It’s not unusual, as I talk to other Christians (especially the more consciously Protestant sort) to find that they’re vaguely aware of the doctrine of the Trinity, but they feel they don’t understand it, and even that they distrust it as not being Biblical. And it’s true that the word “Trinity” isn’t in the Bible, although there are places where Trinitarian formulae are used (Matthew 28:19 is a good example). But it took the first few centuries of the Church’s existence, and much reflection on Scripture and the experience of believers, and many arguments, to sort out what the Church felt it could safely say about God, after Christ.
And I want to emphasise that lived experience of believers as important. For example, it was because Christians worshipped the Spirit, sang songs in praise of the Spirit, and prayed to the Spirit; because they recognised the Spirit as present and active in the Church’s life, that they found they needed a way of speaking which recognised the Spirit as God, as much as the Father and the Son.
It raises the question in my mind; if we don’t use the language of Father, Son and Holy Spirit to describe our experience of God, have we explored the potential of our faith as fully as possible?
Let me put that another way. We talk about God as Trinity. And I think it’s an important and valid question then to ask, “So What?”
I’d like to begin to scope out an answer to that question.
What is it that leads us to talk about God as Father? Isn’t it that we celebrate the dignity, the value, and the wonder of each human being around us – and remember that these human beings are made in the image of God? Isn’t it that we look at the heavens and the earth – everything from the vastness of space to the intricacy of a single living cell – and worship in awe at the wisdom which could conceive of this, and the might that could bring it into existence? Isn’t it also that we are aware that in what we know, we are just playing in the waves on the edges of a vast ocean, and that we can only guess at the depth and breadth of the mysteries which are just too vast for us to grasp?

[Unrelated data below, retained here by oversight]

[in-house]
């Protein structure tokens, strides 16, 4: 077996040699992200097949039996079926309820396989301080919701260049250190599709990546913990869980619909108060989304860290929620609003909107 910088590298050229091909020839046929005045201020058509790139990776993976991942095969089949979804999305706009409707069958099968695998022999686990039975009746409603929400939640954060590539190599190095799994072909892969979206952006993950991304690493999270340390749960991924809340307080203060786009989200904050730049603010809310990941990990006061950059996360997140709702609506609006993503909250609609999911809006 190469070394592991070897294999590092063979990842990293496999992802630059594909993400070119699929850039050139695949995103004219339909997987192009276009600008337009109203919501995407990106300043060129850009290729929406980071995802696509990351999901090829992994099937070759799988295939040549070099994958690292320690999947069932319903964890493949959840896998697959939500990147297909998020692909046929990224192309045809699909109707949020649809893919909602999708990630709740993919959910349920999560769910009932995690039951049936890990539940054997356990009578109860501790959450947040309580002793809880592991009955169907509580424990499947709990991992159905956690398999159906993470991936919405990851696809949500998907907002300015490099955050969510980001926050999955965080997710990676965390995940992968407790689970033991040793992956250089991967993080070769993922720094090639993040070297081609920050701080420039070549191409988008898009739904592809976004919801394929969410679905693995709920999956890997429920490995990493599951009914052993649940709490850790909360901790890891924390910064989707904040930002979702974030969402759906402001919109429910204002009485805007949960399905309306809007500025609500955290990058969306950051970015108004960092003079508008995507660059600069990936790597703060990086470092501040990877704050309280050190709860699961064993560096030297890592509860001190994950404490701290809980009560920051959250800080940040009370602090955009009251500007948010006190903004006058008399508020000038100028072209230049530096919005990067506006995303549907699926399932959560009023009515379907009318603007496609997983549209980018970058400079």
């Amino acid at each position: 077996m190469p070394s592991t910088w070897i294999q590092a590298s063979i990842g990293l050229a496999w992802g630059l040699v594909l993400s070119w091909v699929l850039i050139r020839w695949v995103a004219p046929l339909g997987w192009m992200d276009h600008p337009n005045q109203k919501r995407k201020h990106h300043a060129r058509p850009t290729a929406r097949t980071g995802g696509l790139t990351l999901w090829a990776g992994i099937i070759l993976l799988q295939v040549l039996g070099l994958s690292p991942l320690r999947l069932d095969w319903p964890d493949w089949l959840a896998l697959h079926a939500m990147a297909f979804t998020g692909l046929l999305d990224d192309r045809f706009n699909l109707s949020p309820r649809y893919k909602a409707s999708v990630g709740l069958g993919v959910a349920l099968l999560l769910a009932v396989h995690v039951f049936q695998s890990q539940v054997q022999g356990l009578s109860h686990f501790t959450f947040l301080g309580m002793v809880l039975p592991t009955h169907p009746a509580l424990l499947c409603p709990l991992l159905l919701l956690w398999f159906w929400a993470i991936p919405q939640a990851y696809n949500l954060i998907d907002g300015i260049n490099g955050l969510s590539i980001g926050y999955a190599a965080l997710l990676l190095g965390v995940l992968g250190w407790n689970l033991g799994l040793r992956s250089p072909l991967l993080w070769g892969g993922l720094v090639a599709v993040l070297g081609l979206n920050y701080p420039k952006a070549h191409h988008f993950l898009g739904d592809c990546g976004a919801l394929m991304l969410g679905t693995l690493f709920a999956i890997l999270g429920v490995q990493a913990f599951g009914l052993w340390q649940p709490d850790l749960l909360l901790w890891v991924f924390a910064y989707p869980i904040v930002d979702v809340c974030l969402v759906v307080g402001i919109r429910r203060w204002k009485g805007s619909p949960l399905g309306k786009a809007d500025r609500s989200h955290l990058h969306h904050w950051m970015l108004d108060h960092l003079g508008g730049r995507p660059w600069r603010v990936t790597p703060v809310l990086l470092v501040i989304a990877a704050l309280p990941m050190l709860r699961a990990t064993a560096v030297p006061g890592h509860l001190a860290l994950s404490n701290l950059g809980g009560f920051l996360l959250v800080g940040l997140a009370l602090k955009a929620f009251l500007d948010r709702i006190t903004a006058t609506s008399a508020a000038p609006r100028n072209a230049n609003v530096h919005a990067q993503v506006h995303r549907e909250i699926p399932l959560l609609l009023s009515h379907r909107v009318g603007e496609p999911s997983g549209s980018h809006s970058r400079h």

I suggest that every time we are mindful of these things, they bring us back to recognising God as Father, and to a profound reverence and awe in our worship and our lives.
And then, what is it to talk about God the Son? The defining story of Christianity – of the God who emptied himself; who, as Philippians says, did not regard equality with God as something to be exploited, but laid it aside, became human, and became our servant, even to the point of death – shows us an aspect of the life of God which is distinct from that of the Father.
There is, I think, something important to pause and consider here. And that is that in no way can we consider Father and Son to be divided or opposites. Sometimes the way we think and talk about what Jesus did for us, in dying for us and opening a way back into intimate relationship with God, it sounds as if the Father and the Son were pulling something of a cosmic good cop-bad cop routine. The Father is presented as the “bad cop” who holds judgement and damnation over our heads, and the Son as the “good cop” who steps in, placates the “bad cop” and makes everything alright for us, if only we comply with what is being asked of us.
I have to tell you, that that kind of thinking about God doesn’t wash. There is no difference in attitude towards us between Father and Son. Both the Father and the Son love us; both the Father and the Son care for us, and the Father and the Son collaborated together in the costly work of our redemption. In this, as much as in creation or any other work of God, they are united in purpose and action.
Yet we still need to ask, what is it for us to recognise the work of the Spirit in our lives, in our Church, and to be able to talk about that? Some of us will have experienced, or known others who have experienced, “charismatic” expressions of the Spirit in the life of believers. That is all well and good and to the glory of God. But even for those of us who haven’t, the evidence of the Spirit’s work amongst us is still there to be seen. As long as we can recognise in ourselves (or, more often it is easier to see it in others) the growth of a person, becoming more loving, patient, kind, generous and gentle; more wise, faithful, joyful, and peaceful; and more self-controlled – we can recognise the work of the Spirit in bringing about good fruit in our lives.